The Peerless Prognosticator is ON THE AIR!!!
The Washington Capitals take the ice on Tuesday night in the second game of their three-game home stand, facing the New York Islanders in a Metro Matchup.
For the Capitals it is an opportunity to tie their longest winning streak of the season - three games - while for the Islanders it will be an opportunity to extend their lead over the Caps for second place in the Metropolitan Division to three points.
The Islanders have been quietly and patiently putting together a team that has depth and skill. They have done it primarily through the draft. Of the 15 skaters to dress for ten or more games this season for the Isles, nine of them are home grown draft picks (Matt Donovan, another draft pick, has nine games this season). That list includes the top-four point getters for the Islanders: Kyle Okposo, Frans Nielsen, John Tavares, and Josh Bailey.
For this roster, the 2008 draft was especially productive. Out of that draft the Islanders selected: Josh Bailey (1st round/9th overall), Travis Hamonic (2/53), Matt Donovan (4/96), and Matt Martin (5/148). The Isles managed to mine the 2006 and 2009 drafts for contributors as well. In this year’s edition of the club they have Kyle Okposo (1/7) and Andrew MacDonald (6/160), while from the 2009 draft they have John Tavares (1/1) and Casey Cizikas (4/92).
You would think that the preponderance of drafted players, especially from 2006 onward, would make the Islanders one of the youngest teams in the league. The fact is, they are not. That they are in the middle of the pack, age-wise, is a product of some years on the back line (Radek Martinek (37) and Matt Carkner (33), as well as Lubomir Visnovsky (37) who is currently out with a concussion).
That experience on the blue line translates into good possession numbers, at least for the players with that experience. Martinek and Carkner have the best 5-on-5 Corsi/on and Relative Corsi numbers among the defensemen, along with Thomas Hickey (source: behindthenet.ca). It is the young guys – Hamonic, MacDonald, and Brian Strait (a 25-year old defensemen picked up on waivers from the Pittsburgh Penguins last January). It has made for a team that looks to have potential, and looks to have some consistency issues, too. Here is how their numbers compare those of the Caps (rankings through Sunday’s games):
1. The Islanders are lurching through the early season like a student driver using a stick shift for the first time. They have yet to put together anything more than consecutive wins, which just so happens to be the current streak that they bring to Verizon Center. What they have not done is lose a road game in almost a month. On the other hand, they have only two road decisions in almost the last month, wins in Pittsburgh and in Ottawa.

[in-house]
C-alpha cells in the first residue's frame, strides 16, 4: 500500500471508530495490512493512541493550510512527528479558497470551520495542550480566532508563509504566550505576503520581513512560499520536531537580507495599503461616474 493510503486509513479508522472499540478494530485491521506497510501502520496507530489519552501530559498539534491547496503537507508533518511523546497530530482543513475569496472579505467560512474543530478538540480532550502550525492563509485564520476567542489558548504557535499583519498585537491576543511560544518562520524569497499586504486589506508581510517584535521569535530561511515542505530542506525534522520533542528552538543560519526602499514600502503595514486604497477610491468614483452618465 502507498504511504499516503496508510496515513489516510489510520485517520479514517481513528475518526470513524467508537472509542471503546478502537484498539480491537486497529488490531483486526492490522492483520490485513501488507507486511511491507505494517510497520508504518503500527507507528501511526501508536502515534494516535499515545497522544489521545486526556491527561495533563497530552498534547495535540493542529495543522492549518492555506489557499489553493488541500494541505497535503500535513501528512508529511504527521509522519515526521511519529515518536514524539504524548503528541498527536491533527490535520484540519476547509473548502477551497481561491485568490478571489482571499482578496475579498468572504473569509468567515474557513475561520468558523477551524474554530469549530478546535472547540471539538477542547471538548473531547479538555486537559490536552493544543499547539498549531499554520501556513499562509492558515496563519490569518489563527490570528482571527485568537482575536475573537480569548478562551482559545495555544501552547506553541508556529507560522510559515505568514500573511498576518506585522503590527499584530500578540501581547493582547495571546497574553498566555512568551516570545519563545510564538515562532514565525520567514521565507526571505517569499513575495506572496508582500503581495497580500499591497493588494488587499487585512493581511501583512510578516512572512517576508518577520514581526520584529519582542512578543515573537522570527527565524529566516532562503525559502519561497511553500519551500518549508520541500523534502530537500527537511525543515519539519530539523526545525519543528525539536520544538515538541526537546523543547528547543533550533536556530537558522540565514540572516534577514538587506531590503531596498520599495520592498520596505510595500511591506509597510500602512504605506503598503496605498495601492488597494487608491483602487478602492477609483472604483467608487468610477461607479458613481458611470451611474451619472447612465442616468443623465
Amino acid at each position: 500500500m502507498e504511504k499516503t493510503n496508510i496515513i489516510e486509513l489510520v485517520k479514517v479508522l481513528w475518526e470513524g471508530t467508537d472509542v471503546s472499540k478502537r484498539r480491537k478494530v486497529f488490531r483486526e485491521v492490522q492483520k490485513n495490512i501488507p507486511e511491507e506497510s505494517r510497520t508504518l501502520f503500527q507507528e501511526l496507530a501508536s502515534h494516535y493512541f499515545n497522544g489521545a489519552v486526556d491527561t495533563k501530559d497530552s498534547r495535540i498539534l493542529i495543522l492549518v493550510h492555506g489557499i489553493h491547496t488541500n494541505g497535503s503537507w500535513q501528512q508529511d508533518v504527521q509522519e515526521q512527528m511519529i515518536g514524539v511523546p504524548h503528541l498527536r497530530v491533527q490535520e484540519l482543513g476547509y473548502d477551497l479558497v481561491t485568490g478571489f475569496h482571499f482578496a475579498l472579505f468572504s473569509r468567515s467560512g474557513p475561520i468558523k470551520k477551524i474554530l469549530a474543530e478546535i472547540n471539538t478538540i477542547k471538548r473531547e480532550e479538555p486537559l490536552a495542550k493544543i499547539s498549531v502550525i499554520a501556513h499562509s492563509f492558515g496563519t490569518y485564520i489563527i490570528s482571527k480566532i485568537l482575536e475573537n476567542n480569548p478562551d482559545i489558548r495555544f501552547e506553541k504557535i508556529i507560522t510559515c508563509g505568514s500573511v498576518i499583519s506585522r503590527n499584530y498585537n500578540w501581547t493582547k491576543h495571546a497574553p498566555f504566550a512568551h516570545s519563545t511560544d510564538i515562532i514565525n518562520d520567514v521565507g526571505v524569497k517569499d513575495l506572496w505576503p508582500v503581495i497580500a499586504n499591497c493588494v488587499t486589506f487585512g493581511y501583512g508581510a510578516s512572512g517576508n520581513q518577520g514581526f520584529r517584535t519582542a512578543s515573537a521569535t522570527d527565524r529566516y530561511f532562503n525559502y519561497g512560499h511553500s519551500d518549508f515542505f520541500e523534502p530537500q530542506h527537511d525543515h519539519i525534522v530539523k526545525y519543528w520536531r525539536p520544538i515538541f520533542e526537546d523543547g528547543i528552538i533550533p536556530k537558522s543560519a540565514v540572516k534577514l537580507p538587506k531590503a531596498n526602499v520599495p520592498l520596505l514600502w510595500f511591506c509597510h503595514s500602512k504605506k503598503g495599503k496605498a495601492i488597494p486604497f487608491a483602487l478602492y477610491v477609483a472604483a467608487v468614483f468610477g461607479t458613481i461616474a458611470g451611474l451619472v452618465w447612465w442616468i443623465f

2. Say this for John Tavares, he is consistent. He has points in 12 of 14 games played to date (6-9-15), and he has points in six of the last nine games he played against Washington (7-2-9).
3. If he has to crawl to the rink, Evgeni Nabokov would seem the likely call for this game in goal for the Islanders. In 16 career appearances against the Caps he is 12-1-3, 2.09, .926, with two shutouts. He has not lost to the Caps in regulation since dropping a 4-1 decision on October 15, 2009, when he was tending goal for the San Jose Sharks. Since then, he is 4-0-3, 1.95, .919, with one shutout. But here is the thing. In those seven appearances he faced an average of only 24.1 shots per 60 minutes.
4. No team has more one-goal decisions than do the Islanders. New York is 4-4-3 in those games, five of them decided in extra time – 0-1 in overtime and 2-2 in the freestyle competition.
5. The Islanders have not yet lost in regulation time a game in which they scored the first goal. Oddly enough, despite having scored the first goal in seven games, they have taken a lead into the first intermission only twice (1-0-1).
1. The Caps have allowed 30 or more shots on goal in 12 of 14 games so far. Only four teams (Phoenix, Buffalo, Toronto, and Ottawa) have allowed more shots per game.
2. A somewhat odd penalty killing fact for the Caps… of the eight teams with penalty killing rates above 85 percent (the Caps are second at 90.7 percent), only Washington and Ottawa are without a shorthanded goal scored. The other six teams have a combined 15 shorthanded goals scored.
3. The Caps are 5-2-0 in their last seven games, three of the wins coming by margins of three or more goals.
4. For a while, the Caps couldn’t seem to lose to the Islanders. From December 4, 2008 through March 13, 2012, the Caps were 13-2-1 against the Isles. That run come to an abrupt halt last season when the Islanders went 2-0-1 against Washington.
5. With five goals and six assists, Jason Chimera is off to the fastest 14-game start of his career, better than the 4-6-10 start he had with the Columbus Blue Jackets in 2008-2009.
The Peerless’ Players to Ponder
New York: Thomas Vanek
When the Islanders traded Matt Moulson, a 2014 first-round draft pick, and a 2015 second-round draft pick to the Buffalo Sabres for two-time 40-goal scorer Thomas Vanek, it was a signal…of something. There is a school of thought that says that the team getting the best player in a deal wins the trade (Caps fans who remember how Jaromir Jagr became a Cap might disagree). In a salary cap league, this might be less true than in the old days when it was still a dubious truth (remember Eric Lindros?).